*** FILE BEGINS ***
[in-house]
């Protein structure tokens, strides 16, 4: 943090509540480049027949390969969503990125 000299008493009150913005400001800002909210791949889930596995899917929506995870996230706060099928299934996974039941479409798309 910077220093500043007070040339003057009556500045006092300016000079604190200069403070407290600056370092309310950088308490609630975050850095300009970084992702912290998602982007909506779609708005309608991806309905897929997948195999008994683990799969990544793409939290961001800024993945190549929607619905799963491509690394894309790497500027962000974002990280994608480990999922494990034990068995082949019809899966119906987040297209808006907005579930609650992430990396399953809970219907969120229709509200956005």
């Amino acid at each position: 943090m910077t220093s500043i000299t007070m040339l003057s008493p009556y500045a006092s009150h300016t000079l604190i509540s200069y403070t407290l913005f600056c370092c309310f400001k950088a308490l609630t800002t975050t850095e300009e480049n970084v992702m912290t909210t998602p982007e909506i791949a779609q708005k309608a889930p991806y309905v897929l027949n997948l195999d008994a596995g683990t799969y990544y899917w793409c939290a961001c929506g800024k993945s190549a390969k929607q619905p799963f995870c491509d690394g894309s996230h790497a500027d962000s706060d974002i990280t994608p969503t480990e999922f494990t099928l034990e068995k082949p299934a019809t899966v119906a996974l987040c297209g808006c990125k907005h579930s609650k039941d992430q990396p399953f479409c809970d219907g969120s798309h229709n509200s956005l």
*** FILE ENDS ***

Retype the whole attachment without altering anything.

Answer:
[in-house]
């Protein structure tokens, strides 16, 4: 943090509540480049027949390969969503990125 000299008493009150913005400001800002909210791949889930596995899917929506995870996230706060099928299934996974039941479409798309 910077220093500043007070040339003057009556500045006092300016000079604190200069403070407290600056370092309310950088308490609630975050850095300009970084992702912290998602982007909506779609708005309608991806309905897929997948195999008994683990799969990544793409939290961001800024993945190549929607619905799963491509690394894309790497500027962000974002990280994608480990999922494990034990068995082949019809899966119906987040297209808006907005579930609650992430990396399953809970219907969120229709509200956005």
């Amino acid at each position: 943090m910077t220093s500043i000299t007070m040339l003057s008493p009556y500045a006092s009150h300016t000079l604190i509540s200069y403070t407290l913005f600056c370092c309310f400001k950088a308490l609630t800002t975050t850095e300009e480049n970084v992702m912290t909210t998602p982007e909506i791949a779609q708005k309608a889930p991806y309905v897929l027949n997948l195999d008994a596995g683990t799969y990544y899917w793409c939290a961001c929506g800024k993945s190549a390969k929607q619905p799963f995870c491509d690394g894309s996230h790497a500027d962000s706060d974002i990280t994608p969503t480990e999922f494990t099928l034990e068995k082949p299934a019809t899966v119906a996974l987040c297209g808006c990125k907005h579930s609650k039941d992430q990396p399953f479409c809970d219907g969120s798309h229709n509200s956005l």